Monthly Archives: July 2010

Chapter 15

  

Chapter Fifteen: The Word on the Street

Jerry was gone for many hours.  It was midmorning when he left, and the street light was on out front before he got back. I did the crossword puzzle in the leftover Sunday paper. I scrupulously avoided reading the news, not wanting to see anything about me and/or Anne.  Evidently, Jerry or Anne are big fans of “Detective Novels,” there were dozens on the bookshelf.  I read a large portion of one, just to pass the time. For the life of me I can’t recall any of the details. 

 Jerry strode up the steps and flung open the door, gun in hand.  “You got some ‘splaining to do.”

 He sat down at the kitchen table, laid the gun on the table—sorta pointing in my direction—and generally appeared to be in a foul mood. “The police traced that gun that you purchased to another crime.  The ballistics tests indicate that gun was used to murder somebody else years ago.” Continue reading

William Galston at The New Republic is clueless

Galston correctly cites the polls that show Americans shifting opinions about whether they favor Republican policies over Democratic policies. He has the facts right, he just does not have a clue about what they mean.  William Galston wrote  an article entitled “How Americans’ Shifting Political Ideologies Threaten the Democrats.” 

The basic thrust of his article is that many American citizens have changed their opinions.  Wrong, bucko, the American people have not moved towards the right; rather, it has been the Democratic party that has moved further left. 

He notes:

“On the whole, 58 percent of voters see Democrats as liberal or very liberal, while 56 percent see Republicans as conservative or very conservative; no surprise there. But voters now place themselves much closer to the Republican Party than to the Democratic Party on this left-right continuum. Indeed, the ideological gap between the Democratic Party and the mean voter is about three times as large as the separation between that voter and the Republican Party. And, startlingly, the electorate places itself a bit closer to the Tea Party movement (which is well to the right of the Republican Party) than to the Democratic Party. All this represents a major shift from five years ago, when mean voters placed themselves exactly halfway between their ideological perceptions of the Democratic and Republican parties.”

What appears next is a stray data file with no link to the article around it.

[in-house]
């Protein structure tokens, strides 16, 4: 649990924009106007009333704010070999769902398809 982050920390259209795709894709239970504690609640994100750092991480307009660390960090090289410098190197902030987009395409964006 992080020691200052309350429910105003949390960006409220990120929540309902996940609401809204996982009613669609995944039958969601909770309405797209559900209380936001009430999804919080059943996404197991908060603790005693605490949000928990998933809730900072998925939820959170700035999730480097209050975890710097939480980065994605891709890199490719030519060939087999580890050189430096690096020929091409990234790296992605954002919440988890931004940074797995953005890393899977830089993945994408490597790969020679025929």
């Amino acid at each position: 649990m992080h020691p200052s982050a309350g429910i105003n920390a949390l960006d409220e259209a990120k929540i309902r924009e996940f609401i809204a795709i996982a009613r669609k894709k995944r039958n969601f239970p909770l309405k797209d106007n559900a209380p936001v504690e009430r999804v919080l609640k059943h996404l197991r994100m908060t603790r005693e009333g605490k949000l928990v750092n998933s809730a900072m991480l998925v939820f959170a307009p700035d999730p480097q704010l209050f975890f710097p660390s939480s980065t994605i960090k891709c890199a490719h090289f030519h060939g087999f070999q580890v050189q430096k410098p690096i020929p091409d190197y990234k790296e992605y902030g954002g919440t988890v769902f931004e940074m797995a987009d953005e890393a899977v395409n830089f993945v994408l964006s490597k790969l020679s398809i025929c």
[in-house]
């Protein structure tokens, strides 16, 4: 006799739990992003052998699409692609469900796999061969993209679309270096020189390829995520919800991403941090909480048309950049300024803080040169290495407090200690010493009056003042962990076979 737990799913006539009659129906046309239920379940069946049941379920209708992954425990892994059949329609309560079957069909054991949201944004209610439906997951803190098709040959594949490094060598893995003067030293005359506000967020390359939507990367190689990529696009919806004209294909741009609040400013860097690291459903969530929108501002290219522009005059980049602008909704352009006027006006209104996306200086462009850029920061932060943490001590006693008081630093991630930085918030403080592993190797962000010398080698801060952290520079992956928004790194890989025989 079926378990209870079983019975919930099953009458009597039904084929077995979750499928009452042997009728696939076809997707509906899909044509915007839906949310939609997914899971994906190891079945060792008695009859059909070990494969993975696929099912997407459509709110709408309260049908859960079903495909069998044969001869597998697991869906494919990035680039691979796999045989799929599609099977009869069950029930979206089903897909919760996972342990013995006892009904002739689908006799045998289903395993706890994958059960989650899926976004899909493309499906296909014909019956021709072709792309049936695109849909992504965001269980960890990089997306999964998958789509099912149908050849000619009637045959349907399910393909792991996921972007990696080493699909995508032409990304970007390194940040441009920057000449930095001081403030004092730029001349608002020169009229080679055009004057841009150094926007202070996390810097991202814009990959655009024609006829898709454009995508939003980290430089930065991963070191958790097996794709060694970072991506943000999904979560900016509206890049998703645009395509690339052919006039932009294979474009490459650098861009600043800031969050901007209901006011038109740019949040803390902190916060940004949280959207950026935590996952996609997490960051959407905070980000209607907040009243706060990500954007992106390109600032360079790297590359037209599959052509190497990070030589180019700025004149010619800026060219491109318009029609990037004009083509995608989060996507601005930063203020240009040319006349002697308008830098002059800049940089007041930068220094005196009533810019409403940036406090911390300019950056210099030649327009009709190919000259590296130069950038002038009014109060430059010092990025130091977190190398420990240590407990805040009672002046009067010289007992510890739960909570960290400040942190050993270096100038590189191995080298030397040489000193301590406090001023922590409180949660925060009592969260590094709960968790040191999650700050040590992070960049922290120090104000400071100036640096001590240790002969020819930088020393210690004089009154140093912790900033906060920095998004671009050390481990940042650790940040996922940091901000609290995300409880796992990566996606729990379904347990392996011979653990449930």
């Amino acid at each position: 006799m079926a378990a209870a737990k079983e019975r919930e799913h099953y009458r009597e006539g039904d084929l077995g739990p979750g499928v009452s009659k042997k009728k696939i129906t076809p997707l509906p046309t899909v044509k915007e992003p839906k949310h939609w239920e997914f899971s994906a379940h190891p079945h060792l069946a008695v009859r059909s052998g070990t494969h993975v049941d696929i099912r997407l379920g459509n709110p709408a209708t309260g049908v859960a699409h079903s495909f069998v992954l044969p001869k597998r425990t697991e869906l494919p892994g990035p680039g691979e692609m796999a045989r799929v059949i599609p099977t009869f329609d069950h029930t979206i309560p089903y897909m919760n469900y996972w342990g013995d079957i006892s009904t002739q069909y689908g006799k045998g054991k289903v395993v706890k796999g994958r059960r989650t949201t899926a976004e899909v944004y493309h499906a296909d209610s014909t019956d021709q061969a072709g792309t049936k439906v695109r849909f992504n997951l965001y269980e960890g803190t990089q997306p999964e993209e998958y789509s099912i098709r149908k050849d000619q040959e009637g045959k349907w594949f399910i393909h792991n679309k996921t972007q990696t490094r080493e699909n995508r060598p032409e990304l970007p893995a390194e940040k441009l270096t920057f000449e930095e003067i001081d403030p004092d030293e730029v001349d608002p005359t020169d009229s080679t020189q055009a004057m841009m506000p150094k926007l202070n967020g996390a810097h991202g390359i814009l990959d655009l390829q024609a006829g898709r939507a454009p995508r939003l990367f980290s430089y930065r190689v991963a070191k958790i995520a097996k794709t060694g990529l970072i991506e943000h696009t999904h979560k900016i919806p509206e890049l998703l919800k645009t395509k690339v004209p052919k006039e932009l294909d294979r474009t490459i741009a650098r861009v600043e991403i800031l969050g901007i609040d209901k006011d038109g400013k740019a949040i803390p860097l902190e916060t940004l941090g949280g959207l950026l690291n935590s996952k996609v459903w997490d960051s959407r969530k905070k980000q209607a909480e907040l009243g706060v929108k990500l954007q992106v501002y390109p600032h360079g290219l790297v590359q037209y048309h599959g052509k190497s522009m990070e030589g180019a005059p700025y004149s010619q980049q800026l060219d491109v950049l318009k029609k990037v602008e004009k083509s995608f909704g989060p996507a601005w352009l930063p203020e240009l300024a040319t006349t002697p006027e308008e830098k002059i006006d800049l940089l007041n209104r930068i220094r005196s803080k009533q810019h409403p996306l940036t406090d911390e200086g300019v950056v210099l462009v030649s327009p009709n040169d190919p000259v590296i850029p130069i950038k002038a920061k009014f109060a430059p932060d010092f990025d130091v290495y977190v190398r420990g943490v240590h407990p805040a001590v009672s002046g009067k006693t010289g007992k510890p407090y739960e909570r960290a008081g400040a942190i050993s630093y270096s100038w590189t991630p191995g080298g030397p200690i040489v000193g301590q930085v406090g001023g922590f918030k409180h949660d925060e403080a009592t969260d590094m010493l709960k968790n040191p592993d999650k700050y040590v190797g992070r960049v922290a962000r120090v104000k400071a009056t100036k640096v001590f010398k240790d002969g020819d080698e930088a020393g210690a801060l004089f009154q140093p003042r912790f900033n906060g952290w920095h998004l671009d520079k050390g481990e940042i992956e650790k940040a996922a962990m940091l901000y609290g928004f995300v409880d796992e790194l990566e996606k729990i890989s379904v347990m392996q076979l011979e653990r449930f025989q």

Here, let me help you son.  Americans didn’t shift their views, the Democratic Party did. 

The Dem Party has been hi-jacked by the far left-wing of the party.  The “blue dog Democrats” have been marginalized, or forced to play by Pelosi and Reid’s playbook lest they be marginalized.

The polls show that America is and always has been in my lifetime a right of central leaning country.  Self-identified “liberals” only constitute approximately 20% of the population, and yet the liberals have a strangle-hold on the entire federal government, vastly out of proportion to the percentage of liberals within the general population.  Now those in the middle who have always been uncomfortable with the ultra-liberal agenda are becoming uncomfortable within the Democratic Party. It’s that simple. 

Galston continues:  

“The Pew survey also shows that Democrats are far more ideologically diverse than Republicans. Twenty-four percent of Democrats describe themselves as conservative or very conservative, while only 5 percent of Republicans call themselves liberal or very liberal. Conversely, 65 percent of Republicans think of themselves as conservative or very conservative, while only 42 percent of Democrats self-identify as liberal or very liberal. This helps explain why 83 percent of Republicans see the Democratic Party as more liberal than they themselves are—while only 60 percent of Democrats place the Republican Party to the right of where they place themselves.”